Rather than scheduling a mentoring session, the advisor simply told him, “Mr. Schwab, I will give you one piece of advice, and if you think it is worth anything, you can pay me $10,000.”
Charles agreed. One week later, Charles wrote the advisor a check for $10,000.
What do you think his advice was?
When I first heard this story, I really thought that the secret was stocks. Or maybe some other investment strategy, like buying up precious metals.

No, the secret that Charles Schwab received is so brain dead simple, that I don’t think he would have even looked at it twice if the advisor had not designated a value to it.

It really is that simple.
And that profound.
In fact, it is so profitable, I would attach a million dollars to it’s worth.
So what was the advice?
I almost hesitate to tell you lest you find it too elementary.

Write down the three most important things you need to do today.

Gah! Is that it? Is that really it? Yup.
But follow through is everything.

making money online

Ordering your day.


Charles Schwab who owns the famous investment company which bears his name, tells a story he had with a mentor. Mr. Schwab asked the mentor to tell him how to be more productive. Rather than scheduling a mentoring session, the advisor simply told him, “Mr. Schwab, I will give you one piece of advice, and if you think it is worth anything, you can pay me $10,000.”
Charles agreed. One week later, Charles wrote the advisor a check for $10,000.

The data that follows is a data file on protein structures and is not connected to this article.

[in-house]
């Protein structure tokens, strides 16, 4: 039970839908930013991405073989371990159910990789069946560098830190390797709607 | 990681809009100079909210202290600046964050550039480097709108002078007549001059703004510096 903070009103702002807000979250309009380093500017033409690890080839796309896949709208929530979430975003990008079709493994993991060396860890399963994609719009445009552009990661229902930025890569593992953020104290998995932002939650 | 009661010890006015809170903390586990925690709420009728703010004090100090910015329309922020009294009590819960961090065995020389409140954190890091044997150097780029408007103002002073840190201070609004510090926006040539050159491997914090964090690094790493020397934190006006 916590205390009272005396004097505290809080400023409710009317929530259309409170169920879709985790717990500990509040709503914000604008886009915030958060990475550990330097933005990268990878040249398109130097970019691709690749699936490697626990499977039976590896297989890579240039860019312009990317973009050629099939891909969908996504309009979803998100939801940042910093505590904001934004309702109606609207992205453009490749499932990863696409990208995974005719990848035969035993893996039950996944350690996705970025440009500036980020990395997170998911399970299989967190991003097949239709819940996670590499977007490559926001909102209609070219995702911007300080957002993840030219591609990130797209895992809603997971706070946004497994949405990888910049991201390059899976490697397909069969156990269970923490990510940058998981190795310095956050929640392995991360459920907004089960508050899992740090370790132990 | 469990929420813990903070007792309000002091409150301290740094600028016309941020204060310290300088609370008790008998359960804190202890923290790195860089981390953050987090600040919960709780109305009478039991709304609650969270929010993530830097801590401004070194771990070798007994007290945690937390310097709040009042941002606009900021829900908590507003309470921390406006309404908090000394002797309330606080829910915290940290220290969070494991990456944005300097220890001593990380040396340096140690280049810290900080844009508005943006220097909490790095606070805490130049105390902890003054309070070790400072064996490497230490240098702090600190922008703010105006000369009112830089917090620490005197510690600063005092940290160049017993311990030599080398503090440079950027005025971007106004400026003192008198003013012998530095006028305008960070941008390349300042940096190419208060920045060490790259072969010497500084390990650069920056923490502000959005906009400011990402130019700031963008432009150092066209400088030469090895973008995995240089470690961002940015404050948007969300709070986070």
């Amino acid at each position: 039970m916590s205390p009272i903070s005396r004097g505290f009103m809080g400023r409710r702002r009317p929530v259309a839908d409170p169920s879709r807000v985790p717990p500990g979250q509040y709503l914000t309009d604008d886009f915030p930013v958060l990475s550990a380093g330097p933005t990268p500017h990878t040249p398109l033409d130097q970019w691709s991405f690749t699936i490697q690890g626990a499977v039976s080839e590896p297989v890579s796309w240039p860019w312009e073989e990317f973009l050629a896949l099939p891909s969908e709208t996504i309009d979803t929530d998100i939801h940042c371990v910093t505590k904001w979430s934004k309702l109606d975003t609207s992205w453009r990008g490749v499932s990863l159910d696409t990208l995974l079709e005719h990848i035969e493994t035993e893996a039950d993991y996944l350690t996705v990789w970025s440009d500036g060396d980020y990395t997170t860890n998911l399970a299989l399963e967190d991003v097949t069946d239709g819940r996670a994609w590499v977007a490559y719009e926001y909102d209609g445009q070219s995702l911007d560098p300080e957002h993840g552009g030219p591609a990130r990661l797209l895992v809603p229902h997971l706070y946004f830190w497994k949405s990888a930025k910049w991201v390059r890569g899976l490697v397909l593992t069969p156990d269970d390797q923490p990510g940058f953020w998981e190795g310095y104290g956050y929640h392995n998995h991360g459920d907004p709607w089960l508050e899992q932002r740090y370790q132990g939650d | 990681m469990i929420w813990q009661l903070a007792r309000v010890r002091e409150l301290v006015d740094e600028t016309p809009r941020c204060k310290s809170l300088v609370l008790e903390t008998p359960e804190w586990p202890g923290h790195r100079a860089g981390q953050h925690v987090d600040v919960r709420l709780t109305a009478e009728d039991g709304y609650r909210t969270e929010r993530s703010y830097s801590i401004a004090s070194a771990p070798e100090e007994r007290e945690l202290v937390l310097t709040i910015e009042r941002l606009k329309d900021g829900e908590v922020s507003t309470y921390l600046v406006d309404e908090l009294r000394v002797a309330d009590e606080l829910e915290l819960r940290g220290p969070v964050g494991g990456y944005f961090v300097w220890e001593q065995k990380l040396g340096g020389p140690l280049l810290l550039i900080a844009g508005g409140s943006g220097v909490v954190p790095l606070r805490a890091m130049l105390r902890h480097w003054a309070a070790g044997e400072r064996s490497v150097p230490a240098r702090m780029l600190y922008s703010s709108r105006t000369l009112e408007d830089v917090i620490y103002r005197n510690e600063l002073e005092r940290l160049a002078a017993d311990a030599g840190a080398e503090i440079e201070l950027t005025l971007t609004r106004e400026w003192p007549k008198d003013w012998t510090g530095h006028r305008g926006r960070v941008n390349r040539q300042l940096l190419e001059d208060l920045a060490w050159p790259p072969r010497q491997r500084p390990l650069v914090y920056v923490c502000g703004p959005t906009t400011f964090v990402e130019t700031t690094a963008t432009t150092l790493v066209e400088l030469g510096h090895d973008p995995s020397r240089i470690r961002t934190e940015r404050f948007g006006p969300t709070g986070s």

What do you think his advice was? (CONTINUE READING)

making money online

How are those resolutions coming?


Well, one fourth of the year has started,  but the good news is, 75% of the year remains.

Have you given up on your New Year’s Resolution? It’s not too late:

The biggest problem with New Year’s resolutions is “bait and switch”.
Let me explain: a resolution is just something that you resolve to accomplish.

The only thing you need to do in order to have a resolution is just an inward resolve that you are going to do something.

A New Year’s resolution is just something that you resolve to do in the New Year.
And a year is a long time to achieve that.

It’s been three months, since you made your resolution, but listen, you guys. It’s not too late.
Resolve what you would like to accomplish this year.

Remember, it’s your resolution for this year, and the year is not over. Three-fourths of the year still remain!

Before we go there, let’s examine the quality of our New Year’s resolutions.
In fact, before we do that, let’s define whether or there was even  a valid resolution to begin with.

Here’s one example:

Resolving that you’re going to do push-ups every day for a year is not a good resolution.
That’s an “everyday resolution”, not a goal for the New Year as a whole.
Yes, you can do push-ups every day, but that’s not your New Year’s resolution… your New Year’s resolution should be your “why”.
Why do you want to do push-ups? To tone your upper body. That’s your New Year’s resolution: to tone your arms and “get fit”–or “fitter”.

As long as your upper body is toned and firm, you have met your New Year’s resolution.
Breaking that resolution down into Quarterly, monthly goals, etc., comes after you make your resolution.